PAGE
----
For election officials in Fort Lauderdale, Florida, November 2 had passed with merciful ease. The balloting was deemed an administrative success -- until two days later, that is, when election workers noticed a mathematical oddity: As they canvassed more votes, the tallies in certain races had decreased. After some hand-wringing, election officials discovered that the Election Systems & Software (ES&S) machines used by Broward County to count absentee ballots were inexplicably programmed to subtract votes once the 16-bit devices hit a ceiling of 32,767 votes.
According to Rebecca Mercuri, a computer-security expert at Harvard's Radcliffe Institute for Advanced Study, this mistake was a common error made by “dumb freshman computer-science majors” and other neophyte programmers. In this case, ES&S had known about the problem for at least two years, but neither the company nor state or local election officials had aggressively sought to correct it. In a statement to Florida newspapers shortly after the election, the company issued a meek mea culpa: “While the county bears the ultimate responsibility for programming the ballot and structuring the precincts, we … regret any confusion the discrepancy in early vote totals has caused.”
But the problem with the computer error wasn't just “confusion”; it was the potential disenfranchisement of some of Florida's voters. And the problems with the new machines didn't occur only in Florida; they happened throughout the country.
On November 2, 30 percent of all voters used Direct Recording Electronic (DRE) machines, which use ATM–style touchscreen technology and generally leave no paper trail for recount. Without printed receipts as a backup, a malfunctioning DRE machine can permanently lose votes, a possibility that voting-rights activists repeatedly warned of before the balloting. In this election, only one state, Nevada, mandated that the machines produce paper receipts so that election officials could conduct a recount if necessary. And on election day, the Verified Voting Foundation, a nonprofit organization that advocates for more reliable electronic-voting machines, registered more than 1,800 machine malfunctions, nearly half involving DREs.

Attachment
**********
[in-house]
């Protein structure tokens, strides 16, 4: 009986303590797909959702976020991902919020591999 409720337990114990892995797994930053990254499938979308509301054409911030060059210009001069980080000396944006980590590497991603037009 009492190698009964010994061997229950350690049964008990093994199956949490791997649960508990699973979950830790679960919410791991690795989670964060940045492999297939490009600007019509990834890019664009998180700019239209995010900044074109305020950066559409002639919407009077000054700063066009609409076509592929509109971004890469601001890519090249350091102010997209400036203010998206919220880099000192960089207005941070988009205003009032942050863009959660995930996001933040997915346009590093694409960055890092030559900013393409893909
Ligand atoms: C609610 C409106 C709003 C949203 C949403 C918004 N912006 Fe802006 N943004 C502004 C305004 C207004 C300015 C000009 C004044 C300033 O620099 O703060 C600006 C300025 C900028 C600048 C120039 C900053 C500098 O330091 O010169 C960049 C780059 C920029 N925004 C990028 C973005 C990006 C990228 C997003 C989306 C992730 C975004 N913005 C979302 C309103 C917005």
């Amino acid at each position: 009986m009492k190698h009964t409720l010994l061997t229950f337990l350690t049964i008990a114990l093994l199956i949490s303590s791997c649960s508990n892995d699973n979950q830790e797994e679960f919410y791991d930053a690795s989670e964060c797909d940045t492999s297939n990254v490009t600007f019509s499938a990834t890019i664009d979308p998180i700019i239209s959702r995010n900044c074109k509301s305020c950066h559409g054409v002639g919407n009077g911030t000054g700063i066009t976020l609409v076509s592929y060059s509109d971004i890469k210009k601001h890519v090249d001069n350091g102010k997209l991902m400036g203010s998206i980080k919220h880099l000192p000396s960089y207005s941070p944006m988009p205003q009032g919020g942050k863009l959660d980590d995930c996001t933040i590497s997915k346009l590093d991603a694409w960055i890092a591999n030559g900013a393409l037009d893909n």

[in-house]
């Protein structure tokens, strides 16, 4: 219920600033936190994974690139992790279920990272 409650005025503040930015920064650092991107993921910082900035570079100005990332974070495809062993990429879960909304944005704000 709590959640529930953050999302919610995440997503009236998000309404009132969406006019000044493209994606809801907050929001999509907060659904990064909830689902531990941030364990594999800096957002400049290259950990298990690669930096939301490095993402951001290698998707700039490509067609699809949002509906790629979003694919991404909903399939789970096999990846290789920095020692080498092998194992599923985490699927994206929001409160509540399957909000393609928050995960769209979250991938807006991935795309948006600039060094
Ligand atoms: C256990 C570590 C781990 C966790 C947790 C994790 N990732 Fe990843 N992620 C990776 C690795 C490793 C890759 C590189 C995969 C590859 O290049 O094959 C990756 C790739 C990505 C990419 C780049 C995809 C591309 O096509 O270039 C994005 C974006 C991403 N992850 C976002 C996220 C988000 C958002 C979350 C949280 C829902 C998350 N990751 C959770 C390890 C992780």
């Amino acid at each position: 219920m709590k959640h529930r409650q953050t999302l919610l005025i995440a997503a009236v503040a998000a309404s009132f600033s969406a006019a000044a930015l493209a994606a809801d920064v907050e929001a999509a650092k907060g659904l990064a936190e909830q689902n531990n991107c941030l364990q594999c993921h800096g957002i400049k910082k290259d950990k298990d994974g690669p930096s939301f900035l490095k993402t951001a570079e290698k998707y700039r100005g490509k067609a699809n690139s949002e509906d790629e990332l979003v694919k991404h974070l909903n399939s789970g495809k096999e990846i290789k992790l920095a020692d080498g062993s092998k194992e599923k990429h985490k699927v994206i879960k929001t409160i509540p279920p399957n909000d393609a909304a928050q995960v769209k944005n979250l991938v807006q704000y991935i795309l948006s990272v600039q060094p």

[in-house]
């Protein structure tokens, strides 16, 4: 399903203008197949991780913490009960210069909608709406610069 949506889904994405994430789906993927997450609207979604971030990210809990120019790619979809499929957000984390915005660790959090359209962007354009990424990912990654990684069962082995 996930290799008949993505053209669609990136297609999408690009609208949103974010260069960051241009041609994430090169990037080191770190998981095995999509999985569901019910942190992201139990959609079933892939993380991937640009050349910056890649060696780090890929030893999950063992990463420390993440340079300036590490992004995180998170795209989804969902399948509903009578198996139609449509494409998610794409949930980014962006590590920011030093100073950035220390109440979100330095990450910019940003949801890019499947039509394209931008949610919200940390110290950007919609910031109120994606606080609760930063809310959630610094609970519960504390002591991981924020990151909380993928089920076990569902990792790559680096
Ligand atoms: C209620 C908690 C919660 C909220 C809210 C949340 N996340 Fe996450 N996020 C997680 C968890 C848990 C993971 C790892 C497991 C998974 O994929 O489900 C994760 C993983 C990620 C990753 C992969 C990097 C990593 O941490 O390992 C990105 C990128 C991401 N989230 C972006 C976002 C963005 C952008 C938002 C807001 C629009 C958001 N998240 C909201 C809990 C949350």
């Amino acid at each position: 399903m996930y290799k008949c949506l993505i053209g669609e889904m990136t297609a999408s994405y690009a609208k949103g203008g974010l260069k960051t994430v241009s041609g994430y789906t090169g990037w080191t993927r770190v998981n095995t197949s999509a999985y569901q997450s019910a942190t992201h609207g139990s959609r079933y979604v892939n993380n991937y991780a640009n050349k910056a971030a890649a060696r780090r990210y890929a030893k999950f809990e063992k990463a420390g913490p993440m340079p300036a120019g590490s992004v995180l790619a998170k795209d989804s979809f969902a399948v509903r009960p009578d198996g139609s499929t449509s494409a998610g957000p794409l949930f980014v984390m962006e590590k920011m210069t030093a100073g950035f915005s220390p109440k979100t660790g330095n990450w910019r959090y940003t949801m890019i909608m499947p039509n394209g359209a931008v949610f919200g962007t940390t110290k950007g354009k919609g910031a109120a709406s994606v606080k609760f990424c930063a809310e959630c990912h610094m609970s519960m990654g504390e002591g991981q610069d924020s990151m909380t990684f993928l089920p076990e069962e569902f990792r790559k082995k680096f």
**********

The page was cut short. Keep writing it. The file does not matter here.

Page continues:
Carteret County, North Carolina, used DRE machines manufactured by the UniLect Corporation, with no paper record. The county lost more than 4,500 votes due to computer error -- a significant number given that some races were tight, with the statewide contest for agriculture commissioner decided by fewer than 2,400 votes. With no hope of recovering the lost votes, both sides are engaged in a bitter legal dispute, and the state is without an agriculture commissioner–elect.